When you’re looking to improve email performance rates, start at the top—with your subject line.
With people overwhelmed by the number of emails in their inboxes, your subject line has to clearly tell them, “I’m worth opening.” And you’ve only got 35 characters (for optimal mobile viewing), or up to seven words (according to this data analysis), to say it.
Think about how you audit your inbox—perhaps you scan the subject lines to see if the email is urgently important, from a sender you trust or provides an update you care about. If it meets any of those criteria, you may open it and perhaps even read the email.
We want to increase those odds. We spend a lot of time writing and analyzing emails to ensure our clients’ campaigns are successfully getting through to their customers. Here are some guidelines we follow to ensure emails and subject lines are working hard and leading to maximum opens:
Zero in on the objective of your email. Data shows your best bets are to:
- Make an announcement or
- Make an offer, and/or
- Make it urgent.
In other words, elicit an “Oh?” “Oh!” or “Uh-oh.” Call out what is new, what is special or what is expiring. If you’re having difficulty landing on a subject that appeals to a vast majority of your recipients, it could be a sign that you should be further segmenting your audience and writing targeted versions.
Invite action and be direct.
In most cases being straightforward seems to work better than puns or humor. If your emails are going to a group of opted-in subscribers, you can afford to be more playful. But usually it’s like playing Scrabble—you don’t win by holding out to make the most “interesting” words, you win by playing on the triple-word-score boxes. (Again, triple your subject line “score” with: news, an offer and urgency for action.)
“Open now to save $175” may seem uncreative, but I’d open it—wouldn’t you?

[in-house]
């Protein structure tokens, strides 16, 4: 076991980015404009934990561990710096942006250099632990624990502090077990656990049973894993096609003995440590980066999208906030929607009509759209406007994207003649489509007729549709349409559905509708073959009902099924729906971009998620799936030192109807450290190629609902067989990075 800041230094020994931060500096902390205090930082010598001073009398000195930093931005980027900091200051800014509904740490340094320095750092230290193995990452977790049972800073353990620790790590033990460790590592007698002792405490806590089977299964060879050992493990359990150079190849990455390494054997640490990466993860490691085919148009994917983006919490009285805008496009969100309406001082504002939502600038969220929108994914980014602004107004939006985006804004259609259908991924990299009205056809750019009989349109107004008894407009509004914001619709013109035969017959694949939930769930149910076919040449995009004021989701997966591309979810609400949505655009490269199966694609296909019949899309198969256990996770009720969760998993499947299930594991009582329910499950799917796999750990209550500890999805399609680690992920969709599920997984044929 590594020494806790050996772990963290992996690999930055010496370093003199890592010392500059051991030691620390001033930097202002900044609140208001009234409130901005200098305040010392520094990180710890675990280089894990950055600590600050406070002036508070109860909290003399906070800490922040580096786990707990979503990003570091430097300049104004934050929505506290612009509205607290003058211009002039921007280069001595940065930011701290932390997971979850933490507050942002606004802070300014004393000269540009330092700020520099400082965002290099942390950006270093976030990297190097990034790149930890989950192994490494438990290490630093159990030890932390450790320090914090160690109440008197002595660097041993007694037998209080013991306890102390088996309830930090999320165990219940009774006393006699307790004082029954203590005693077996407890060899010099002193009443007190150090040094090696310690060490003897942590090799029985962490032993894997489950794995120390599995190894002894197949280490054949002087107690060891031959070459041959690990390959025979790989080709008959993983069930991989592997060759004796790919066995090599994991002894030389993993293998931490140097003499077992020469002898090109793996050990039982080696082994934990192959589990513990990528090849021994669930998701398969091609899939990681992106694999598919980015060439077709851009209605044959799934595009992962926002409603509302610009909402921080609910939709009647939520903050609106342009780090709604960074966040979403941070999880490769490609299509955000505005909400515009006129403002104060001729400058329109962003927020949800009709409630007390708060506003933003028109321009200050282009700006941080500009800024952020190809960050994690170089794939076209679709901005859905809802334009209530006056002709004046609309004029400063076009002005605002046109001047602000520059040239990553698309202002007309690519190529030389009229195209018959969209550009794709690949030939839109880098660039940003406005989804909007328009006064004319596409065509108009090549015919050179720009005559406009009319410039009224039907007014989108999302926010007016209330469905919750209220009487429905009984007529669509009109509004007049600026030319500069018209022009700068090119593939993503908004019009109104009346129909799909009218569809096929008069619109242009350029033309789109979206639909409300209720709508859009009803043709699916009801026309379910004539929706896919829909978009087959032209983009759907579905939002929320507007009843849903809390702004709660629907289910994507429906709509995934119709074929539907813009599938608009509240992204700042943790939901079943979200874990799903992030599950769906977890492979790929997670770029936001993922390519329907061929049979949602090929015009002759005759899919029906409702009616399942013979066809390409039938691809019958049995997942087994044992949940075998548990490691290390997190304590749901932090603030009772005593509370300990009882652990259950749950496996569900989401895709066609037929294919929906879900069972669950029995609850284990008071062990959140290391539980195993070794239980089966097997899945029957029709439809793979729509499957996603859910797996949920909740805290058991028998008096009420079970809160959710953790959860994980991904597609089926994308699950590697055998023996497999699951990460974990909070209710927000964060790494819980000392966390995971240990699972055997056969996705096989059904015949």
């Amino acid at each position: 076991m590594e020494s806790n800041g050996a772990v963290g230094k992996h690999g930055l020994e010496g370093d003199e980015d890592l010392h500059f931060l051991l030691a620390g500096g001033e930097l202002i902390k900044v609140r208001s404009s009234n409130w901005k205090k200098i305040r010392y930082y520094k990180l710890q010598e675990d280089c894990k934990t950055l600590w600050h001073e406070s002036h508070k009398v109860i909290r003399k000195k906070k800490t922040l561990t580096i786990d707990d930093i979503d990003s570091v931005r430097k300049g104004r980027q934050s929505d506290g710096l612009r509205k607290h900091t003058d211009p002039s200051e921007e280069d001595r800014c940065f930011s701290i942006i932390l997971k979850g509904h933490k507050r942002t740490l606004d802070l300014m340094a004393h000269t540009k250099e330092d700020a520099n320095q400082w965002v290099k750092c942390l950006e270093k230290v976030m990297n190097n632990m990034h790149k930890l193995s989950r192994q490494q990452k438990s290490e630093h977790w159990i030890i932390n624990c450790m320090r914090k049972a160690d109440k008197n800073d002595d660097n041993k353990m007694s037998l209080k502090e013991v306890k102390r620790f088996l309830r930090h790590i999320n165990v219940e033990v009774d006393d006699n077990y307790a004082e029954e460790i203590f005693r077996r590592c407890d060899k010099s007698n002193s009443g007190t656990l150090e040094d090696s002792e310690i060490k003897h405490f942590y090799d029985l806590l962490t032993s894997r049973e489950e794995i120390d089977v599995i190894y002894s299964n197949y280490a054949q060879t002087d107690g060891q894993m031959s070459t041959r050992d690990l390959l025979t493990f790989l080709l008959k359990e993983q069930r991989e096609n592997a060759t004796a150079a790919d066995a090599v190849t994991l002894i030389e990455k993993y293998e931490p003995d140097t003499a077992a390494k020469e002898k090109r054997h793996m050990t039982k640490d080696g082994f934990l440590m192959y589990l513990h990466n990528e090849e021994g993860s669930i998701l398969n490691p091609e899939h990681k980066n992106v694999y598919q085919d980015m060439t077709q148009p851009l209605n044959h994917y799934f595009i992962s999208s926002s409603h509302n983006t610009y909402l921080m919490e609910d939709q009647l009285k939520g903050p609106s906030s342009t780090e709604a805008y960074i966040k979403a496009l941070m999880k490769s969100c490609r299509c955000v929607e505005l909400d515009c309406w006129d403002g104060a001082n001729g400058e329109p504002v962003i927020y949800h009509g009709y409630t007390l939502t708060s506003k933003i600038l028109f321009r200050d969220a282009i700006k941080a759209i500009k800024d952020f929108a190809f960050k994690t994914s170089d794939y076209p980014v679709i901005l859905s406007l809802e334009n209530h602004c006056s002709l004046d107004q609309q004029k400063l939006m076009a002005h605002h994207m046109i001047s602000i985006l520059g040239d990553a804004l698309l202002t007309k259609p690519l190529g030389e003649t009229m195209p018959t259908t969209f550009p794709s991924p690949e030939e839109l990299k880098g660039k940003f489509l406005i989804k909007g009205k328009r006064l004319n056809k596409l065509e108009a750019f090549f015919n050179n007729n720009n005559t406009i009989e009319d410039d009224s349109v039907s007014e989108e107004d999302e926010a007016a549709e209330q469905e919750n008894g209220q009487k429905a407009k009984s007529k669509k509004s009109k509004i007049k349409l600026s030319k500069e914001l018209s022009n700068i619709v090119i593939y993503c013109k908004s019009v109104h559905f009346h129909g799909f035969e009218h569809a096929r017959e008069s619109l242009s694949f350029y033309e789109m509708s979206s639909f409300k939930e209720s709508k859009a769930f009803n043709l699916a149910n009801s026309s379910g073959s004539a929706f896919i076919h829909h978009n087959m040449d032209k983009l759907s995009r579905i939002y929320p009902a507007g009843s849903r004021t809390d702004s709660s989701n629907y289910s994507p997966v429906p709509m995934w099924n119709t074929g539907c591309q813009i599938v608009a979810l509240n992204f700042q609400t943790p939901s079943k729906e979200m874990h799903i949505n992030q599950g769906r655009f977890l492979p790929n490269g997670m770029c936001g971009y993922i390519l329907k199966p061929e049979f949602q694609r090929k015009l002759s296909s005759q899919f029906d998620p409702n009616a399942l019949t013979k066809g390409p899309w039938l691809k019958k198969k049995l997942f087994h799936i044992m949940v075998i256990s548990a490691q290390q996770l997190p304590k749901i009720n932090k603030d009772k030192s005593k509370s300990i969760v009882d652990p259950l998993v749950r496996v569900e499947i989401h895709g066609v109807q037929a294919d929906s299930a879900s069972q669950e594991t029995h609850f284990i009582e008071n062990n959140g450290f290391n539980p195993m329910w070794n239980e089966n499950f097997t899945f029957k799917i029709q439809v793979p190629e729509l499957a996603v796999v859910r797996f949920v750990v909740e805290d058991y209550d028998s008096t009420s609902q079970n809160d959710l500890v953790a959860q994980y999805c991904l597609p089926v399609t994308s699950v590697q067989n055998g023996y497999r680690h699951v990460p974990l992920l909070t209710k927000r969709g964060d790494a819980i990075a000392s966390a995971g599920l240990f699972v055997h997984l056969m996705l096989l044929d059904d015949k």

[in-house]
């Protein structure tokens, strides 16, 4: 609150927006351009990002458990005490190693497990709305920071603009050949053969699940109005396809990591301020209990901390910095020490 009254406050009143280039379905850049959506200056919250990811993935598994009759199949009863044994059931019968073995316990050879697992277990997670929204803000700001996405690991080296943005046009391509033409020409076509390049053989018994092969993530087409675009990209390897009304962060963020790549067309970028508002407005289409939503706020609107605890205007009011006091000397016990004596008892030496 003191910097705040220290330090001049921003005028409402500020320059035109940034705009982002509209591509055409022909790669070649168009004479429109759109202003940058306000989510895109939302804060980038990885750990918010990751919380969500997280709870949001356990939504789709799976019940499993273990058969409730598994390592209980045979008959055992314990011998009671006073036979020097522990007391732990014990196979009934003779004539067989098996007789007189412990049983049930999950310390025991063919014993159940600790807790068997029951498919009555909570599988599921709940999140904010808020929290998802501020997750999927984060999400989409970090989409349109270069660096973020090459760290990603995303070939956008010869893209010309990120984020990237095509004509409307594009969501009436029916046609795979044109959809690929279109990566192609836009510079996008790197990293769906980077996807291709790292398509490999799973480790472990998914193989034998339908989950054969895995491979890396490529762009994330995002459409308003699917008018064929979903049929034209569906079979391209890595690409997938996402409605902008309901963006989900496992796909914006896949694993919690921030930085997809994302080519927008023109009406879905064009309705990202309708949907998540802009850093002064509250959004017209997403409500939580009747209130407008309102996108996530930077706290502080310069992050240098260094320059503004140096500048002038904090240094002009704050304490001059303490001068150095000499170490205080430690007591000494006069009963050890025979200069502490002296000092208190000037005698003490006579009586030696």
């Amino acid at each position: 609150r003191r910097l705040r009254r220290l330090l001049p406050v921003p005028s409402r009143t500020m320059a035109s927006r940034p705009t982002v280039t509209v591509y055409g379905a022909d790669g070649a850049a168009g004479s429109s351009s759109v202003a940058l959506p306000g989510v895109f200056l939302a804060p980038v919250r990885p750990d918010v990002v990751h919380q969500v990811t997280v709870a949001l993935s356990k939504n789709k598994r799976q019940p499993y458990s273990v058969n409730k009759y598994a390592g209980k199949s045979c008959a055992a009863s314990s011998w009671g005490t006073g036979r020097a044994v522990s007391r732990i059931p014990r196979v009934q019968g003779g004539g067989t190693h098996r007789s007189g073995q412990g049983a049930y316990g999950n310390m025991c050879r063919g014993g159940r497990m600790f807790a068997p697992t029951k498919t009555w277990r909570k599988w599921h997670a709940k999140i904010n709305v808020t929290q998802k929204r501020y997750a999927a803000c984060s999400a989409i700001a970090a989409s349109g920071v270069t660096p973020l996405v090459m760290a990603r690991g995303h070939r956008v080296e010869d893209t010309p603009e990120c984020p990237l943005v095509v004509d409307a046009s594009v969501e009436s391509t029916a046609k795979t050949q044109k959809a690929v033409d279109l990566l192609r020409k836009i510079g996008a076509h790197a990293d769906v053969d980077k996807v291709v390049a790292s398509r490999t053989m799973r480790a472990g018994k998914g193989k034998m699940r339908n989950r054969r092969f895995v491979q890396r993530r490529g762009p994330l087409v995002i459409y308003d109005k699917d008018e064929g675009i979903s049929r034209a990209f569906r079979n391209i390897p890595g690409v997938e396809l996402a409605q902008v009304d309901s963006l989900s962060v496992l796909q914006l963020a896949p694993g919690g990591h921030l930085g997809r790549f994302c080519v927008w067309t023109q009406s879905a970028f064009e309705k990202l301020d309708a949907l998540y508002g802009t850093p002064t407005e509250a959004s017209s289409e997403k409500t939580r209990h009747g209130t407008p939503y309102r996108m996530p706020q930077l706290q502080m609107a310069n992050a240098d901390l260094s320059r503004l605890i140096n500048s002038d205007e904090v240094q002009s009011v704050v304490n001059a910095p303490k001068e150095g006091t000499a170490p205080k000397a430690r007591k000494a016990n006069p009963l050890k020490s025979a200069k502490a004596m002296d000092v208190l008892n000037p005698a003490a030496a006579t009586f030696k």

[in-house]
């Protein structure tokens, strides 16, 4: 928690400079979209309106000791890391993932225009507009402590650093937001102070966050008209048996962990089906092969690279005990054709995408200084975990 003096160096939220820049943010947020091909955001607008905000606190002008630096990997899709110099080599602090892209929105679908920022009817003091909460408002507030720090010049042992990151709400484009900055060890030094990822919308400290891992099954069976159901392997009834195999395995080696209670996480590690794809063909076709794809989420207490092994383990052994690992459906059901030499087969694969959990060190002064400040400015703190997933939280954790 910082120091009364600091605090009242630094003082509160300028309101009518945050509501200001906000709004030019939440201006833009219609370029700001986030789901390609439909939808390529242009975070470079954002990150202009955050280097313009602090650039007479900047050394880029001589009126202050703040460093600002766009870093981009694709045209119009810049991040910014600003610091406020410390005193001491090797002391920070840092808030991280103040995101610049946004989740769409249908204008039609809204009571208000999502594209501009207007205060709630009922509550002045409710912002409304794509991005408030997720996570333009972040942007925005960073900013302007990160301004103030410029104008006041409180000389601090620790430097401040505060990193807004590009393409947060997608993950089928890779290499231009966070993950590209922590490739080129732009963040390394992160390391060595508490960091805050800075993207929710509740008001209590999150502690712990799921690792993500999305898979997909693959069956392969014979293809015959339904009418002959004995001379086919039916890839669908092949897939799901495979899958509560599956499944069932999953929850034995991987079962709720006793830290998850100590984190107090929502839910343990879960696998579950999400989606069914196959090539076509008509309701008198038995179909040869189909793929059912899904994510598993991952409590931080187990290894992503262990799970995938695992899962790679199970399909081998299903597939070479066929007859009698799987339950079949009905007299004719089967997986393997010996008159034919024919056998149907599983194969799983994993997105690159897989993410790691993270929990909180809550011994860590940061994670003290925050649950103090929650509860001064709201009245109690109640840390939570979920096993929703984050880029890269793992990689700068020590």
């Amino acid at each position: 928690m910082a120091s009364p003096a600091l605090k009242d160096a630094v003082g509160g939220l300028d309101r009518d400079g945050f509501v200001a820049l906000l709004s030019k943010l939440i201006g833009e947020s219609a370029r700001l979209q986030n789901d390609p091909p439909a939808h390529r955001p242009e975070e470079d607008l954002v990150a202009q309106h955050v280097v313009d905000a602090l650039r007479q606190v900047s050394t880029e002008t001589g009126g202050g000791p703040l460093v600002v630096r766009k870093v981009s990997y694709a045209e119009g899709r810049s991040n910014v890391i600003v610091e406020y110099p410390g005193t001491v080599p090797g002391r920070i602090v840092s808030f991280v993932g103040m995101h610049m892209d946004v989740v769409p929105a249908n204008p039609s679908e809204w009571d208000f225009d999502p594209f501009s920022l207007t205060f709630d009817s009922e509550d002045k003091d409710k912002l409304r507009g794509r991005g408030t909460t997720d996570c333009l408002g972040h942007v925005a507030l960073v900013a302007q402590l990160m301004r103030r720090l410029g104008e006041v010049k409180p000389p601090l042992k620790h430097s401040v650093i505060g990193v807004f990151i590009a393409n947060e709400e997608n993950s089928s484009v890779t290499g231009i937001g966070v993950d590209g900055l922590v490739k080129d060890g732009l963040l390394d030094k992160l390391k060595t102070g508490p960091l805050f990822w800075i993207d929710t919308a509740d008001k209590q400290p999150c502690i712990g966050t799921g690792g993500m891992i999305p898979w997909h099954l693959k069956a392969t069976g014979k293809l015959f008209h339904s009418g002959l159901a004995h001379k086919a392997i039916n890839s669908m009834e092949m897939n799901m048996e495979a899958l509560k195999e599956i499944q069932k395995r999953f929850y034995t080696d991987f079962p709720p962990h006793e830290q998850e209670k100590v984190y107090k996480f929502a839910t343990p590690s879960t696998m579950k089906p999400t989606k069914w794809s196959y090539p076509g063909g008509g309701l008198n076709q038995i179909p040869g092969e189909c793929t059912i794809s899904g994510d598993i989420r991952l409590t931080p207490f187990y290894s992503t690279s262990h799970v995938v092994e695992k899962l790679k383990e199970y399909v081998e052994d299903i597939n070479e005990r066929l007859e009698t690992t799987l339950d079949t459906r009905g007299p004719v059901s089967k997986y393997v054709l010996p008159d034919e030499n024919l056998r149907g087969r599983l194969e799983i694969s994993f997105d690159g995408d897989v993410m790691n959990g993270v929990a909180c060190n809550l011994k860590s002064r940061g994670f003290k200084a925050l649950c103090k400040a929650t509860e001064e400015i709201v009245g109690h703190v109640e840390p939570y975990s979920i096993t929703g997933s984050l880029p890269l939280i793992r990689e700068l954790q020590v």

Keep it short.
You can use pre-header text (40-50 characters) to expand on the subject line, add meaning or summarize your offer—especially if your offer will be below the scroll, low in the body of the email.
Start with a capital letter; don’t use semicolons.
There’s no particular reason for this; semicolons just seem put a damper on open rates. Meanwhile, a number, an exclamation point or the occasional emoji have been shown to increase open rates. But use them carefully, as repeated emojis, multiple punctuation marks and round numbers such as 100% will decrease open rates and raise your chances of landing in spam filters.
One helpful tool for learning these little tricks and nuances is the free rating tool at subjectline.com. Play around with your wording until your score is above 85.
Address the recipient by name or by a specific interest or position.
People love to see their names or at least see themselves in your words. For example, “pharma” will get the attention of a pharmacist and “sales” will get the attention of sales reps.
You could potentially create a targeted email series simply by addressing different audiences in the subject line (still, don’t exceed seven words or 35-41 characters), while keeping the body of the email the same.
Make sure the email sender is a known person or brand.
Don’t waste a good subject line by having the email come from the wrong sender—that is, from an unfamiliar name. More than once, I’ve realized late in the game that I had been deleting emails about an event I was actually quite interested in because the sender was a strange person’s name rather than the name of the event or its organizer. Such a shame, and so simple a mistake to avoid.
Ready now to start sending better emails? Let us know if we can help you with more ideas for effective strategy and engaging content.